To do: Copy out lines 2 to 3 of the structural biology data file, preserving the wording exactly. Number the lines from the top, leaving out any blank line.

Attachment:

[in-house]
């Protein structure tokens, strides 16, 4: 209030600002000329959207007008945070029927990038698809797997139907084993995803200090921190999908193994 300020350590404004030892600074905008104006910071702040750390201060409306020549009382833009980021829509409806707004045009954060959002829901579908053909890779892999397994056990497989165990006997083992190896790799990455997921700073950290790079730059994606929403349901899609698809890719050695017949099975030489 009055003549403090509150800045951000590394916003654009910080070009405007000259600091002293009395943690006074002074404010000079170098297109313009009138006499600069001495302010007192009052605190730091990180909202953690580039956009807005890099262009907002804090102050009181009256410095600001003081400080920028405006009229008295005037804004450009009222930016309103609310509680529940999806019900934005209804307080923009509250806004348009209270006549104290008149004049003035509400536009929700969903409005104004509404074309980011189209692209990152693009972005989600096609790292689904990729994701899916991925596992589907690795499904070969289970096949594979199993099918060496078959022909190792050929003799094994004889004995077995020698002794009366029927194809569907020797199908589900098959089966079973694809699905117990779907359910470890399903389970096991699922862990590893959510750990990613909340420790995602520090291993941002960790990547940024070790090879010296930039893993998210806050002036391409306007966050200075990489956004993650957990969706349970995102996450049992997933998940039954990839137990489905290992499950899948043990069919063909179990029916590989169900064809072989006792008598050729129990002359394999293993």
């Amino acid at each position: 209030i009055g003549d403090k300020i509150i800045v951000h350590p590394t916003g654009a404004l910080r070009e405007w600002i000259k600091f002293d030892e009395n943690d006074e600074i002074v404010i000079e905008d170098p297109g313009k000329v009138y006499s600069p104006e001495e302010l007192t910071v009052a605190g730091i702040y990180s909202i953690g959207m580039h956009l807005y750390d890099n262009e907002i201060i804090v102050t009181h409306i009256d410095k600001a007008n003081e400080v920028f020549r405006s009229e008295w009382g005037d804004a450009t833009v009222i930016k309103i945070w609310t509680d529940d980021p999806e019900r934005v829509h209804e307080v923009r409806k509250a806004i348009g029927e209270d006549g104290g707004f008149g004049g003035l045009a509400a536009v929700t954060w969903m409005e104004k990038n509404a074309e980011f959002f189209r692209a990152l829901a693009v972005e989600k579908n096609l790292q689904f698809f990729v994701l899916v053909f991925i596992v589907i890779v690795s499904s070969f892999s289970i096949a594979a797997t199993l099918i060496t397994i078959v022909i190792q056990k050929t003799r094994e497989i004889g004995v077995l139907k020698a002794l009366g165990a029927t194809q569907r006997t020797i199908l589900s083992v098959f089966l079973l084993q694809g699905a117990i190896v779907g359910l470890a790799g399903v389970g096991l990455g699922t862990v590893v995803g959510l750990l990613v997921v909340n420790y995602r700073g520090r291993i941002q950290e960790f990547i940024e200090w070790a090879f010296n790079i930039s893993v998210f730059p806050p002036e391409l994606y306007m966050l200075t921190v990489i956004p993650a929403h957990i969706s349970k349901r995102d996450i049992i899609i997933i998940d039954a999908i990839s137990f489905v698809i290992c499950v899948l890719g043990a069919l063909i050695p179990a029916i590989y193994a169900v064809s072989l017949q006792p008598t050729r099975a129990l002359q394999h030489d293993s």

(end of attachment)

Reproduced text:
């Protein structure tokens, strides 16, 4: 209030600002000329959207007008945070029927990038698809797997139907084993995803200090921190999908193994 300020350590404004030892600074905008104006910071702040750390201060409306020549009382833009980021829509409806707004045009954060959002829901579908053909890779892999397994056990497989165990006997083992190896790799990455997921700073950290790079730059994606929403349901899609698809890719050695017949099975030489 009055003549403090509150800045951000590394916003654009910080070009405007000259600091002293009395943690006074002074404010000079170098297109313009009138006499600069001495302010007192009052605190730091990180909202953690580039956009807005890099262009907002804090102050009181009256410095600001003081400080920028405006009229008295005037804004450009009222930016309103609310509680529940999806019900934005209804307080923009509250806004348009209270006549104290008149004049003035509400536009929700969903409005104004509404074309980011189209692209990152693009972005989600096609790292689904990729994701899916991925596992589907690795499904070969289970096949594979199993099918060496078959022909190792050929003799094994004889004995077995020698002794009366029927194809569907020797199908589900098959089966079973694809699905117990779907359910470890399903389970096991699922862990590893959510750990990613909340420790995602520090291993941002960790990547940024070790090879010296930039893993998210806050002036391409306007966050200075990489956004993650957990969706349970995102996450049992997933998940039954990839137990489905290992499950899948043990069919063909179990029916590989169900064809072989006792008598050729129990002359394999293993």
């Amino acid at each position: 209030i009055g003549d403090k300020i509150i800045v951000h350590p590394t916003g654009a404004l910080r070009e405007w600002i000259k600091f002293d030892e009395n943690d006074e600074i002074v404010i000079e905008d170098p297109g313009k000329v009138y006499s600069p104006e001495e302010l007192t910071v009052a605190g730091i702040y990180s909202i953690g959207m580039h956009l807005y750390d890099n262009e907002i201060i804090v102050t009181h409306i009256d410095k600001a007008n003081e400080v920028f020549r405006s009229e008295w009382g005037d804004a450009t833009v009222i930016k309103i945070w609310t509680d529940d980021p999806e019900r934005v829509h209804e307080v923009r409806k509250a806004i348009g029927e209270d006549g104290g707004f008149g004049g003035l045009a509400a536009v929700t954060w969903m409005e104004k990038n509404a074309e980011f959002f189209r692209a990152l829901a693009v972005e989600k579908n096609l790292q689904f698809f990729v994701l899916v053909f991925i596992v589907i890779v690795s499904s070969f892999s289970i096949a594979a797997t199993l099918i060496t397994i078959v022909i190792q056990k050929t003799r094994e497989i004889g004995v077995l139907k020698a002794l009366g165990a029927t194809q569907r006997t020797i199908l589900s083992v098959f089966l079973l084993q694809g699905a117990i190896v779907g359910l470890a790799g399903v389970g096991l990455g699922t862990v590893v995803g959510l750990l990613v997921v909340n420790y995602r700073g520090r291993i941002q950290e960790f990547i940024e200090w070790a090879f010296n790079i930039s893993v998210f730059p806050p002036e391409l994606y306007m966050l200075t921190v990489i956004p993650a929403h957990i969706s349970k349901r995102d996450i049992i899609i997933i998940d039954a999908i990839s137990f489905v698809i290992c499950v899948l890719g043990a069919l063909i050695p179990a029916i590989y193994a169900v064809s072989l017949q006792p008598t050729r099975a129990l002359q394999h030489d293993s």